In Downingtown, the light from the 672-square-foot display screen shines into some residents' homes along North Lake Drive and Farmhouse, tree-lined, pastoral streets of modest houses. One resident complains she feels like she's living near a drive-in movie; another couple says they installed black curtains on their 2-year-old's bedroom window, lest the lights keep her awake; a developer who plans to build 70 townhomes in the area says the billboard outshines the Las Vegas strip. Real estate agents say homes caught in the glow could lose value.

The residents recently took their complaints to the borough council, and one council member says she is sorry she voted to approve it. State Sen. Andy Dinniman (D., Chester) says he is drafting legislation to establish guidelines and give towns more of a say in where the billboards are sited.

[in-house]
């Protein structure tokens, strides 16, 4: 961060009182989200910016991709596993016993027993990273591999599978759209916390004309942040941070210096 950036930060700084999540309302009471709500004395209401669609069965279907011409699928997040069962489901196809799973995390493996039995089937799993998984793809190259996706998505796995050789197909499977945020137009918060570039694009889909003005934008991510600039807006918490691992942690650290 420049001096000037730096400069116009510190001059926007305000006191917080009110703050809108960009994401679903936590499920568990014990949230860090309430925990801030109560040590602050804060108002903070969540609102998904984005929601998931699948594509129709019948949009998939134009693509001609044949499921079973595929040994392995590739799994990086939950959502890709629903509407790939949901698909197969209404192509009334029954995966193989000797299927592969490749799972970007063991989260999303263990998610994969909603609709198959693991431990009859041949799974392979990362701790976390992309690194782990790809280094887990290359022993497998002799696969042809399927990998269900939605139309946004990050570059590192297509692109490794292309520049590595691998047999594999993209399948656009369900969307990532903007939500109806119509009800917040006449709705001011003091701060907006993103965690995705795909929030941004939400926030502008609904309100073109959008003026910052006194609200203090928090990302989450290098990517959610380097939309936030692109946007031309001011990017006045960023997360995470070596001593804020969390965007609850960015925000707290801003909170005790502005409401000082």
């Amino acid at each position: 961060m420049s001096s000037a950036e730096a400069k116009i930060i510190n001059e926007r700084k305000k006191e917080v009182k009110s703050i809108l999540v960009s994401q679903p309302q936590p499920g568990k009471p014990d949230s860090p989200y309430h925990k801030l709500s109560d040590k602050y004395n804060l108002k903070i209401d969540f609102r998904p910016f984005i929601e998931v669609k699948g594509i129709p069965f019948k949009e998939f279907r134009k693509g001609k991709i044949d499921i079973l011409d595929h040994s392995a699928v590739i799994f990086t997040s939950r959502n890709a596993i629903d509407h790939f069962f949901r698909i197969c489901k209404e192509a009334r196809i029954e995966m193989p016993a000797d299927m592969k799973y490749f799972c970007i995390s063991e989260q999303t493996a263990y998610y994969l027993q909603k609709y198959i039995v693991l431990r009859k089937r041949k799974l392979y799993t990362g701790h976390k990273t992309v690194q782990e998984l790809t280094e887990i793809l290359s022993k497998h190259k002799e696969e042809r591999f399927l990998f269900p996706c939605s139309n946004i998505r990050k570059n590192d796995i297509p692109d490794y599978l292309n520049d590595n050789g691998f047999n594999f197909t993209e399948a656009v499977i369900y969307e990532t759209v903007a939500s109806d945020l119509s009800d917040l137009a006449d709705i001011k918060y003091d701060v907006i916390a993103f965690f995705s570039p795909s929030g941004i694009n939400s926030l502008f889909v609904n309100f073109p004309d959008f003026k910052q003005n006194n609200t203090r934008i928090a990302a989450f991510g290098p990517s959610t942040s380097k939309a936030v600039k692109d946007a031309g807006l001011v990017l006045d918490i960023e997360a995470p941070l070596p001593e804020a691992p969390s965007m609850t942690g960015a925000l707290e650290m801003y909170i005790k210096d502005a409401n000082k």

Mary Tracy, executive director of Scenic Philadelphia, which has opposed digital displays in the city, said residents in surrounding towns have reached out to her for help fighting billboards that shine into their homes.

"Your room will be red, then it will be blue, then it will be yellow, whatever the color of the moment is," Tracy said. "That is really an issue of quality of sleep and quality of life."

The billboard industry says that, for businesses, the primary color is green.